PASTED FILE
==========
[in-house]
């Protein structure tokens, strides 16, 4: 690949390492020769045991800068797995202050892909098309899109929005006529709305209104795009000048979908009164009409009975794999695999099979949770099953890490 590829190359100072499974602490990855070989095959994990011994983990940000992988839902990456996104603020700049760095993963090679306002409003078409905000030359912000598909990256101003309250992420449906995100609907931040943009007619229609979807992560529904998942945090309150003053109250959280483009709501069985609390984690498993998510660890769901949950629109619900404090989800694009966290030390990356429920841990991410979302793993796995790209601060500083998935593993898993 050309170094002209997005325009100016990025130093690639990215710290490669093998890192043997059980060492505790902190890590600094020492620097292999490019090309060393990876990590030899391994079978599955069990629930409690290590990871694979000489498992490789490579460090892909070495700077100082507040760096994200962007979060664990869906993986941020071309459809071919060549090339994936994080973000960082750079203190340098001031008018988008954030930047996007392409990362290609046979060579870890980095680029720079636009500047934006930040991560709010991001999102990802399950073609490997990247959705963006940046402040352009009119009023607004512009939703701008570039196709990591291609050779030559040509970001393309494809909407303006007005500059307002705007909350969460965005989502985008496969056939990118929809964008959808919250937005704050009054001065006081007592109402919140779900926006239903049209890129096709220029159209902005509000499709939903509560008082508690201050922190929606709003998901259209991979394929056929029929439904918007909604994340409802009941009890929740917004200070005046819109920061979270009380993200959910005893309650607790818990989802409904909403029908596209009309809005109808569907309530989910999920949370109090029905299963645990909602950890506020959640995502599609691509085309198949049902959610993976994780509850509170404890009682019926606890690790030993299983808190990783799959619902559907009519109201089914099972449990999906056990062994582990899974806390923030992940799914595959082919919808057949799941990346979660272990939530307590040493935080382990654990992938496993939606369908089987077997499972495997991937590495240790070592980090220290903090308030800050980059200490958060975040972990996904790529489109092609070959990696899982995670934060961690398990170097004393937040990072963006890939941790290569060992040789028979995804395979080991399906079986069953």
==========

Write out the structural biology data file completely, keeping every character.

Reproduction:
[in-house]
């Protein structure tokens, strides 16, 4: 690949390492020769045991800068797995202050892909098309899109929005006529709305209104795009000048979908009164009409009975794999695999099979949770099953890490 590829190359100072499974602490990855070989095959994990011994983990940000992988839902990456996104603020700049760095993963090679306002409003078409905000030359912000598909990256101003309250992420449906995100609907931040943009007619229609979807992560529904998942945090309150003053109250959280483009709501069985609390984690498993998510660890769901949950629109619900404090989800694009966290030390990356429920841990991410979302793993796995790209601060500083998935593993898993 050309170094002209997005325009100016990025130093690639990215710290490669093998890192043997059980060492505790902190890590600094020492620097292999490019090309060393990876990590030899391994079978599955069990629930409690290590990871694979000489498992490789490579460090892909070495700077100082507040760096994200962007979060664990869906993986941020071309459809071919060549090339994936994080973000960082750079203190340098001031008018988008954030930047996007392409990362290609046979060579870890980095680029720079636009500047934006930040991560709010991001999102990802399950073609490997990247959705963006940046402040352009009119009023607004512009939703701008570039196709990591291609050779030559040509970001393309494809909407303006007005500059307002705007909350969460965005989502985008496969056939990118929809964008959808919250937005704050009054001065006081007592109402919140779900926006239903049209890129096709220029159209902005509000499709939903509560008082508690201050922190929606709003998901259209991979394929056929029929439904918007909604994340409802009941009890929740917004200070005046819109920061979270009380993200959910005893309650607790818990989802409904909403029908596209009309809005109808569907309530989910999920949370109090029905299963645990909602950890506020959640995502599609691509085309198949049902959610993976994780509850509170404890009682019926606890690790030993299983808190990783799959619902559907009519109201089914099972449990999906056990062994582990899974806390923030992940799914595959082919919808057949799941990346979660272990939530307590040493935080382990654990992938496993939606369908089987077997499972495997991937590495240790070592980090220290903090308030800050980059200490958060975040972990996904790529489109092609070959990696899982995670934060961690398990170097004393937040990072963006890939941790290569060992040789028979995804395979080991399906079986069953």